Love Lane Lives

The history of sugar in Liverpool and the effects of the closure of the Tate & Lyle sugar refinery, Love Lane

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The debate in the House of Commons over the closure of Love Lane 30 years ago TONIGHT

Written by Ron Noon at 13:07 on Thursday, February 17th 2011

Alfred Stocks, Chief Executive Officer of the City of Liverpool wrote to the Prime Minister on the 30th of January 1981, expressing the alarm felt by the City Council at Tate & Lyle’s decision to close the refinery in April. In a second letter he wrote to Mrs Thatcher (2nd of February) he emphasised the critical importance of a special meeting which had taken place in the City.  It had been comprised of representatives from all the Merseyside District Councils, the Leader of the Merseyside County Council, Members of Parliament and Members of the European Parliament, the Bishop of Liverpool and the Archbishop of Liverpool, representatives from the Chamber of Commerce and the Mersey Docks and Harbour Company, as well as the various Trade Unions.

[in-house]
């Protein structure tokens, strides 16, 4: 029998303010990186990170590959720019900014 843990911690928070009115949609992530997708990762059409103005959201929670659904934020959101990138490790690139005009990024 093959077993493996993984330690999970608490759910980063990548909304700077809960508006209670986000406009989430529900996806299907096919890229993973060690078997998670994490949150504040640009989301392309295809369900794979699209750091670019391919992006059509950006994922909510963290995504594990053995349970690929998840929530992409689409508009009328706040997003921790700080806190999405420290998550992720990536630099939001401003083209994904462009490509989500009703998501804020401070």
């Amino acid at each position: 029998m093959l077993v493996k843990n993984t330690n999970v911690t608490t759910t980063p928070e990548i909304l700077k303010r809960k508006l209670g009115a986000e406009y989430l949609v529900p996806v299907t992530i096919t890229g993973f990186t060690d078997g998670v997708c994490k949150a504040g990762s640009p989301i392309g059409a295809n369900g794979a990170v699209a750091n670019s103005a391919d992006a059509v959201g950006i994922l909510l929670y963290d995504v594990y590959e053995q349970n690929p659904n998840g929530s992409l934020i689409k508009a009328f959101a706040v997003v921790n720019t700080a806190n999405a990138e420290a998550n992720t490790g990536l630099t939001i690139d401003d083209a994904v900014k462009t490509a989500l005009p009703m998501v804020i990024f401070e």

The purpose of   Alfred Stocks’s second effort was to ask Mrs Thatcher to meet up with this broadly based delegation to discuss the implications of the Love Lane closure and the possibility of preventing it. In its comment column of February 3rd the Liverpool Echo christened it the “Congress of Merseyside” adding that “this could well become an important milestone in the history of our community. Here we see diverse interests coming together with a strong common purpose - to halt the wounding loss of jobs. The initial aim is to save the threatened jobs at Tate & Lyle. The fight will be difficult and prolonged but a start has been made. Whitehall will get the message that Merseyside has taken enough blows. Tates could well prove the first of many battles. It is not difficult to identify other areas under threat. At the first whiff of danger our Watchdogs should be active.”